They Could Have All been in this Film!!

The proper casting of a film is one of its most important components. A well-chosen cast delivers a lasting impression on the collective mind of the audience, and it might just be the reason why films such as CASABLANCA are remembered so fondly. But a memorable cast is made, not born, and if you are among the many who think that CASABLANCA achieved perfection in this facet of its production, please read on. You'll find that there were many other artists who were seriously considered for the key roles. Many were called, but few were chosen.... here are the most notable:

The political life of Ronald Reagan (1911-2004) eclipses his early days as a successful actor in Hollywood. Blessed with a great voice, nurtured when, as a young man, he was a sportscaster in a Des-Moines radio station, he was one of the main contenders for the role of Rick Blaine according to a Warner Brothers press release. (See Harmetz article) As an actor, Reagan possessed the charm that audiences of the 1940's adored. Aside from the camp classic "BEDTIME FOR BONZO" (1951), his portrayal of George Gipp in "KNUTE ROCKNE, ALL AMERICAN" (1940) with its famous line "Win just one for the Gipper..." will probably be his best remembered Hollywood character. The role of Rick might have earned Reagan superstar status and reserved for him a place in the Pantheon, but oddly enough, he earned his place in history as one of America's most popular presidents.

The allure of European beauty Hedy Lamarr (1913-2000) began when she appeared nude in the Czech film "ECSTASY" (1932). Born Hedwig Eva Maria Kiesler, she came to America and was featured in a number of films which ably showed her physical beauty and highlighted her seductive personality. Chief among these was "ALGIERS" (1938), a film which in spirit and locale was very close to CASABLANCA. Warner Brothers tried to borrow Lamarr from MGM, but at that time the studio was not letting anybody use her, so she was quickly dropped from consideration. Although she lost the role to Ingrid Bergman, she still managed to play the part of Ilsa Lund when "CASABLANCA" was presented by "The Lux Radio Theater," a weekly radio show which from June 1, 1936 to January 22, 1945 was hosted and directed by Cecil B. DeMille. CASABLANCA was aired on January 24, 1944, and Hedy Lamarr's co-stars were John Loder, Alan Ladd, and Edgar Barrier. You can hear that broadcast by going HERE.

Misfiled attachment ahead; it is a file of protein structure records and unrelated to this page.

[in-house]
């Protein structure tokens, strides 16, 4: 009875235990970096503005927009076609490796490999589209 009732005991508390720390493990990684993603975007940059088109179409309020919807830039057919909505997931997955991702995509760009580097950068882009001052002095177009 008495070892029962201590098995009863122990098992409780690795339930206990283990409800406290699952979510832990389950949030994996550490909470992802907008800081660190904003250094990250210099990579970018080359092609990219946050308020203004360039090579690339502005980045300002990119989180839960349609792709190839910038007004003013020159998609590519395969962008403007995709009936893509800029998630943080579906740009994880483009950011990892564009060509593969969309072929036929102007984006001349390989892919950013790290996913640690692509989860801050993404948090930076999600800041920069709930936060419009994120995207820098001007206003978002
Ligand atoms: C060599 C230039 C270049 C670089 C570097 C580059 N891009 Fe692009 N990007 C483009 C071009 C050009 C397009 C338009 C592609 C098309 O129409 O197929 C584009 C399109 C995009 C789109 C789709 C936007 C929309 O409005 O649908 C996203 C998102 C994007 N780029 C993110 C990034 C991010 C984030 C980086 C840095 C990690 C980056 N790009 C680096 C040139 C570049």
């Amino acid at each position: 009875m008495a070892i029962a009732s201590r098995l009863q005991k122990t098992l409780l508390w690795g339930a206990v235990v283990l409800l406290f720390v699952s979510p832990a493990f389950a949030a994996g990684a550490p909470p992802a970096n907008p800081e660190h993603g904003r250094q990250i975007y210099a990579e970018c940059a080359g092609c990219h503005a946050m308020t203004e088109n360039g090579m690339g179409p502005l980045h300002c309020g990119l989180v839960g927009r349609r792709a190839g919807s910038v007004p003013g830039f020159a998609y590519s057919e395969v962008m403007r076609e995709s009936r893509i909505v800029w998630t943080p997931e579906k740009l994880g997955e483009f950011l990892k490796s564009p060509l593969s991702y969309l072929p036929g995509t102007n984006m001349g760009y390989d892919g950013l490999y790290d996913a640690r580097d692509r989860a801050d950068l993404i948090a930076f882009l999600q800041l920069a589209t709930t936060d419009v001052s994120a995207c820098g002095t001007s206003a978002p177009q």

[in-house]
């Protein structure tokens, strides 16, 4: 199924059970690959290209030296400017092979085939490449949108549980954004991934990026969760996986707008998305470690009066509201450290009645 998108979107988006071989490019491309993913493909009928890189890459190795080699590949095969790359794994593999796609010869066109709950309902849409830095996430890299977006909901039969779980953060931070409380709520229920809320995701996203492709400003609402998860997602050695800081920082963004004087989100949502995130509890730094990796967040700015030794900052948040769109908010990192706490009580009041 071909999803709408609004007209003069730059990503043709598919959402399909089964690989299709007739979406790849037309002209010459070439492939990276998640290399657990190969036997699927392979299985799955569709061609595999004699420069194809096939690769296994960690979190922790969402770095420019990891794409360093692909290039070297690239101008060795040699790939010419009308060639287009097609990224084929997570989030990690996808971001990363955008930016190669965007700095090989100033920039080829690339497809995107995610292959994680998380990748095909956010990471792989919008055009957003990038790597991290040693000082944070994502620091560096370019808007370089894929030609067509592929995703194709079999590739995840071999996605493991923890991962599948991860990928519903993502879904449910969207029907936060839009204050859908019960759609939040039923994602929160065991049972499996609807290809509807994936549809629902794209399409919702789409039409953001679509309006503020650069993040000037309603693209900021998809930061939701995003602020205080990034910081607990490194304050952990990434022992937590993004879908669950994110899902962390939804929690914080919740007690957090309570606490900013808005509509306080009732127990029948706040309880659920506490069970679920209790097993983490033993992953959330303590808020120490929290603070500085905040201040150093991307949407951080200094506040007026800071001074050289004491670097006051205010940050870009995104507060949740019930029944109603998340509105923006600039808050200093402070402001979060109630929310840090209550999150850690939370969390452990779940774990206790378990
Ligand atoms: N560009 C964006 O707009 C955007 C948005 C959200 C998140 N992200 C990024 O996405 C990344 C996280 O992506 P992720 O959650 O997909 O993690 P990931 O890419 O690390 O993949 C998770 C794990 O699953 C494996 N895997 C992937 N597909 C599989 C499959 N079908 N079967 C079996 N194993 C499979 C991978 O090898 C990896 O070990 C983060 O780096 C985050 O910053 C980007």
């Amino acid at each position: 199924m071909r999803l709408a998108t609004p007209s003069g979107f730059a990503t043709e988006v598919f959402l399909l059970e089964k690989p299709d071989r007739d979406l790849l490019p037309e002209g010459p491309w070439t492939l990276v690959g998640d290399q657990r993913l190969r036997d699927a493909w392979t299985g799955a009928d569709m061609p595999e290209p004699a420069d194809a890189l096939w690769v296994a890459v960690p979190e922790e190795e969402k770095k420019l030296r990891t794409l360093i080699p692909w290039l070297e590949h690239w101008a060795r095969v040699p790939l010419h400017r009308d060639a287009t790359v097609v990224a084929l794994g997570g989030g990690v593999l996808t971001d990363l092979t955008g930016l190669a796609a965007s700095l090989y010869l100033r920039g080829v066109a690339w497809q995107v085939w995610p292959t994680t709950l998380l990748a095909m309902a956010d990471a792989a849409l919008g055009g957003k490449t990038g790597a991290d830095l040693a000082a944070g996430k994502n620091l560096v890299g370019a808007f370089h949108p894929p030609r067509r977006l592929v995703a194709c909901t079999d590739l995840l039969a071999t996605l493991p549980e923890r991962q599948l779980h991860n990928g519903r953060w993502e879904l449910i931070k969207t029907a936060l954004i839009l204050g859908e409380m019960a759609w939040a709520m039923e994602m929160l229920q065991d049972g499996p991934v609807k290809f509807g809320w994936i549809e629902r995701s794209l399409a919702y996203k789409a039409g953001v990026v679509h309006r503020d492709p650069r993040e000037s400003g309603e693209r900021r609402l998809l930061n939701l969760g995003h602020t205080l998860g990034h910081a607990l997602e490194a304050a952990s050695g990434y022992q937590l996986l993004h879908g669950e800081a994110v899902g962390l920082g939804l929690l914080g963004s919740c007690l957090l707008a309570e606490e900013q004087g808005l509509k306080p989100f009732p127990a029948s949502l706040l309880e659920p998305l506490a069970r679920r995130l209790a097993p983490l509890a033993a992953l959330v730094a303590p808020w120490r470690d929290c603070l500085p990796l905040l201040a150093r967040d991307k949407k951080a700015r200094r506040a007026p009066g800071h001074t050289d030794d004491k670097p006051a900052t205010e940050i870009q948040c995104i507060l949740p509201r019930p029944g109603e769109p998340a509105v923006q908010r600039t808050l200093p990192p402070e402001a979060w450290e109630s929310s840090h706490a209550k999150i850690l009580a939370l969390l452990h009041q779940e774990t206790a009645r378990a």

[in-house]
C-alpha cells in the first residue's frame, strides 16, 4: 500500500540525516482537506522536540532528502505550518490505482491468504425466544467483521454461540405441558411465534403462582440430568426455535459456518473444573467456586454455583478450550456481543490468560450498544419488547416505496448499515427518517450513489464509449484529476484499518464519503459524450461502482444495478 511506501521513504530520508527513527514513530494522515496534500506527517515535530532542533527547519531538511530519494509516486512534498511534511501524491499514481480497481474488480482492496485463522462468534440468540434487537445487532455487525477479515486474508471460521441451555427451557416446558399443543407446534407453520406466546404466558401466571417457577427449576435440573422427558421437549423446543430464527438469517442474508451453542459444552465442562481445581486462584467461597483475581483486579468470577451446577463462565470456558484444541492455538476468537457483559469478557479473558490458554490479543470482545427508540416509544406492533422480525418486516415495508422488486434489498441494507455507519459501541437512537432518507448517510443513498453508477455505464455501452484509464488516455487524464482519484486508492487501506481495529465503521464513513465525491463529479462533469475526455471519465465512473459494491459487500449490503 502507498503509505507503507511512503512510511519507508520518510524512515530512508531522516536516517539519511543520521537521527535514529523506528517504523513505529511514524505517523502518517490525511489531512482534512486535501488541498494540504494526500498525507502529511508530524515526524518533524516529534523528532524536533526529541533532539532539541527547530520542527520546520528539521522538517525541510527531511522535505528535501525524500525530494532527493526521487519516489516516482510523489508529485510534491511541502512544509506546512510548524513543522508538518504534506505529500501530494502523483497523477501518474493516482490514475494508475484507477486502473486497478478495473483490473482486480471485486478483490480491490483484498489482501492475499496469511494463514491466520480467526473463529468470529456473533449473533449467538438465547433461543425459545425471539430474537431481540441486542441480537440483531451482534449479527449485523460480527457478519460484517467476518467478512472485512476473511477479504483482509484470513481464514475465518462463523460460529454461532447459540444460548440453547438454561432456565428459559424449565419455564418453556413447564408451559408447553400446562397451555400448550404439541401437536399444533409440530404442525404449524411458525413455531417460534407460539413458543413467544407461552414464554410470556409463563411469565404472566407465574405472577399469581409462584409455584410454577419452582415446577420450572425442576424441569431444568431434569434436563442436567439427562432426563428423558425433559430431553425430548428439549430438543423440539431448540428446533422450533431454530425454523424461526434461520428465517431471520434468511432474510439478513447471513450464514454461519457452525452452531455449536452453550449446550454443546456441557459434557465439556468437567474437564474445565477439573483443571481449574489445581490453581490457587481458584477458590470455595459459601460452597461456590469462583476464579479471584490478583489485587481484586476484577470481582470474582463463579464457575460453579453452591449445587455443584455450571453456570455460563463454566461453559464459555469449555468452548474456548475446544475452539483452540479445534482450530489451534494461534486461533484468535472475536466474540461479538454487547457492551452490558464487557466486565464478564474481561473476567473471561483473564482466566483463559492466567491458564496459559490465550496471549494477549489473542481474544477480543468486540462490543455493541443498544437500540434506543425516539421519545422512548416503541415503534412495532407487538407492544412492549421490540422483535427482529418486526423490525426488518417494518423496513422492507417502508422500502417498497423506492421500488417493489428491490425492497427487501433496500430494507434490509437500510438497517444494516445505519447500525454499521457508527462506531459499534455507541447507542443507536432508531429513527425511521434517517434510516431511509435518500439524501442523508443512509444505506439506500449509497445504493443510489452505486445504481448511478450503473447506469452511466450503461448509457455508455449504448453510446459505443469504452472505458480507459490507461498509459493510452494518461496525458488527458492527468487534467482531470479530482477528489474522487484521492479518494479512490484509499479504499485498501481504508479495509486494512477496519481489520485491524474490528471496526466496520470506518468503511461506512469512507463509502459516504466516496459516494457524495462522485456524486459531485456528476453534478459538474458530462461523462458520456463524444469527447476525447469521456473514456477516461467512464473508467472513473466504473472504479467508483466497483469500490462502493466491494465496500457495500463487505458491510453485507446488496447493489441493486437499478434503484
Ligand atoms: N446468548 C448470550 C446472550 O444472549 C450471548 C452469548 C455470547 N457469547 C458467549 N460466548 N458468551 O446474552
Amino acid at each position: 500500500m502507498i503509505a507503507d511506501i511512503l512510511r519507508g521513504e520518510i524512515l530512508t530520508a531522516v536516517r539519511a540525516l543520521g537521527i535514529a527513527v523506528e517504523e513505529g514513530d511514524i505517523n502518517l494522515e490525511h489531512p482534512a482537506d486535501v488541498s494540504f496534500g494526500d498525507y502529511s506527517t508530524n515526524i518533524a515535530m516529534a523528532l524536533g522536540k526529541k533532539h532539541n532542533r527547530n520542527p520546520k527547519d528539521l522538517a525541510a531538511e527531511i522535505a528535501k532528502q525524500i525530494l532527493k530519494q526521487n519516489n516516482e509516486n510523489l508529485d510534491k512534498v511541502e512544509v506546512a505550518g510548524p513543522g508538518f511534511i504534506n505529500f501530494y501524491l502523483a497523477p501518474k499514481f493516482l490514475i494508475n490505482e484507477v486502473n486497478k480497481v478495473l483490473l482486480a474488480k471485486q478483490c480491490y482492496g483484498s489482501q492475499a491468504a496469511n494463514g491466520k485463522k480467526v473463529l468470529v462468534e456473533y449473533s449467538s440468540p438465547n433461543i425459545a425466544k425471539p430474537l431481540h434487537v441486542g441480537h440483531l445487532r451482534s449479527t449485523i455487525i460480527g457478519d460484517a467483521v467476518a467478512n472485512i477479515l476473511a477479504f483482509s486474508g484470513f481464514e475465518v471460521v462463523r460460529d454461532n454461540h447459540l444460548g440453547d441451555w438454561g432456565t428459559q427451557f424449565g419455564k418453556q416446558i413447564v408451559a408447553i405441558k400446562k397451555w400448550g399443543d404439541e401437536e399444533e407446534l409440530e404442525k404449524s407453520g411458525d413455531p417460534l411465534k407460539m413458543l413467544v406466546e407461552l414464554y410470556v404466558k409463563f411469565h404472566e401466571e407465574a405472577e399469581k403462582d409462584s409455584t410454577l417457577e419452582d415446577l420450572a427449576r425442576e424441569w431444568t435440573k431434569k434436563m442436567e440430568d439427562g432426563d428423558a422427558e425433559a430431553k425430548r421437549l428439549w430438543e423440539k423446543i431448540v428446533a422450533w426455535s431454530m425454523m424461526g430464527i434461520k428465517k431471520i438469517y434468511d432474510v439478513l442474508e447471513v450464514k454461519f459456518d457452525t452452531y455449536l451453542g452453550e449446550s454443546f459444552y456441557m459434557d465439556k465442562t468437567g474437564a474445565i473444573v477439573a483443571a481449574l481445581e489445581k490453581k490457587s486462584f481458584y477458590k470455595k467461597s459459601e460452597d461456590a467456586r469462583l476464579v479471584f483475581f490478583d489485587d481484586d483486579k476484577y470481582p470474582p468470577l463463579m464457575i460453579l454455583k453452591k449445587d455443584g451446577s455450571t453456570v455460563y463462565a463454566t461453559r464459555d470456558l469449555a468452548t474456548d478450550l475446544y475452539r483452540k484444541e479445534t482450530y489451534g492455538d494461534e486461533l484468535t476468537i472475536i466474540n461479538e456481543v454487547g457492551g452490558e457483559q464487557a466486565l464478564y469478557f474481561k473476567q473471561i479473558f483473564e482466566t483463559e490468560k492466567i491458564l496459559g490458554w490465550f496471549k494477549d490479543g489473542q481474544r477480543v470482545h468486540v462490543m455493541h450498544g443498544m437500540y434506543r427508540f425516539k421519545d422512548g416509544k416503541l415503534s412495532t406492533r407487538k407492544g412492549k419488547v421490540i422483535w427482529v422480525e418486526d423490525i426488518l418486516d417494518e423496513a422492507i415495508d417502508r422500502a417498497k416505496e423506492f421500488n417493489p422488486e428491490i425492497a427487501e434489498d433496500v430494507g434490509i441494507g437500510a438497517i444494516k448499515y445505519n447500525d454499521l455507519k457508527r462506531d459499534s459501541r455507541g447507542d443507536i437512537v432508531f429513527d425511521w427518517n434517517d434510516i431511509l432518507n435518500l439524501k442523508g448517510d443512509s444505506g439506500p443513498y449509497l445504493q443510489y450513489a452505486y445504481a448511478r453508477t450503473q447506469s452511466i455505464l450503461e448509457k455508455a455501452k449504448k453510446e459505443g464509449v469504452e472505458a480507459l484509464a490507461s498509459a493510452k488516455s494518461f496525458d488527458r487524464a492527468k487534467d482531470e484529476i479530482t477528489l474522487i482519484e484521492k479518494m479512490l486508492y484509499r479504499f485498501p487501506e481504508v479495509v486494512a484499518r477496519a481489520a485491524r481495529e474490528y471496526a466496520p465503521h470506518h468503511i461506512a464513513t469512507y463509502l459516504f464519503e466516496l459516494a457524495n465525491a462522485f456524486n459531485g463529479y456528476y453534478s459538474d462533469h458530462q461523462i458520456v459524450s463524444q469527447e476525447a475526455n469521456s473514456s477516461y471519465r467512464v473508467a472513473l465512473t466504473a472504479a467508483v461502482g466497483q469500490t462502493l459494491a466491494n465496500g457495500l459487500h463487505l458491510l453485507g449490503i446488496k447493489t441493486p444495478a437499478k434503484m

When George Raft (1895-1980) played the coin-flipping gangster Guido Rinaldo in Howard Hawks's film "SCARFACE" (1932), his on screen persona was frozen as that of a ruthless tough guy. Raised in New York's Hell's Kitchen, George Raft's life often mirrored the roles he played. By his own account he kept close ties to top mobsters, and was the owner of several casinos and gambling clubs. After "SCARFACE," however, Raft wanted to shed his tough guy image by accepting only nice guy parts, and refusing the heavy roles that he was offered. The parts that he'd turn down were then passed on to Humphrey Bogart, who always accepted them. The role of "Mad Dog" Roy Erle in "HIGH SIERRA" (1941) was first offered to Raft. When he refused, Bogart gladly stepped in. Bogart's success in this Hal Wallis film convinced the studio that he was a first-rate actor. Raft ended up helping out Bogart again by turning down the role of Sam Spade in the classic film noir "THE MALTESE FALCON" (1941), helmed by writer-turned-director John Huston. Bogart's success in this film eventually led to the studio offering him the role of Rick Blaine in CASABLANCA. Ironically, this was the role that Raft really wanted to play, but Hal Wallis rejected him early in the cast selection process.

Famous all throughout the world as a superlative interpreter of jazz, Ella Fitzgerald (1917-1996) was one of the many performers that Hal B. Wallis considered for the role of the entertainer at Rick's Café Américain. One of the many problematic aspects of the CASABLANCA script was that the gender of some of the characters was not definite even as the production entered into principal photography. The part, which would eventually be called Sam, and go on to be immortalized by Dooley Wilson, afforded the screenwriters an opportunity to give the character of Rick Blaine a friend, confidant, and sidekick. Had it been played by Ella Fitzgerald (or any other black actress, for that matter) CASABLANCA's love triangle might have turned into an interracial rectangle -- a twist that Hollywood was not ready for in the 1940's. Fitzgerald ended up making very few films, some of the titles include, for Warner Brothers "PETE KELLY'S BLUES" (1955), and "ST. LOUIS BLUES" (1958) for Paramount. No question that Hal B. Wallis made the right choice with Dooley Wilson, but wouldn't it have been wonderful to have experienced Ella Fitzgerald singing "As Time Goes Bye" in the smoked-filled Café?

Clarence Muse was born in Baltimore and attended Dickinson College where he received a degree in international law. Soon, however, he was lured to the New York stage where he performed with the Lincoln Players and the Lafayette Players, acting troupes during the famous Harlem Renaissance. He moved to Hollywood where his screen acting career began with the film Hearts in Dixie, the first all African-American film. Muse was also a composer, and one of his songs, "Sleepy Time Down South," became a standard, and a signature hit for Louis Armstrong. In his autobiobraphy, producer Hal B. Wallis writes that the reason why he did not select this fine actor and musician to play the role of Sam was because "he seemed too much a caricature of a black type." Eventually, Clarence Muse would finaly play the role of Sam in two episodes of the 1955 television version of Casablanca. Clarence Muse died in 1979 in Perris, California.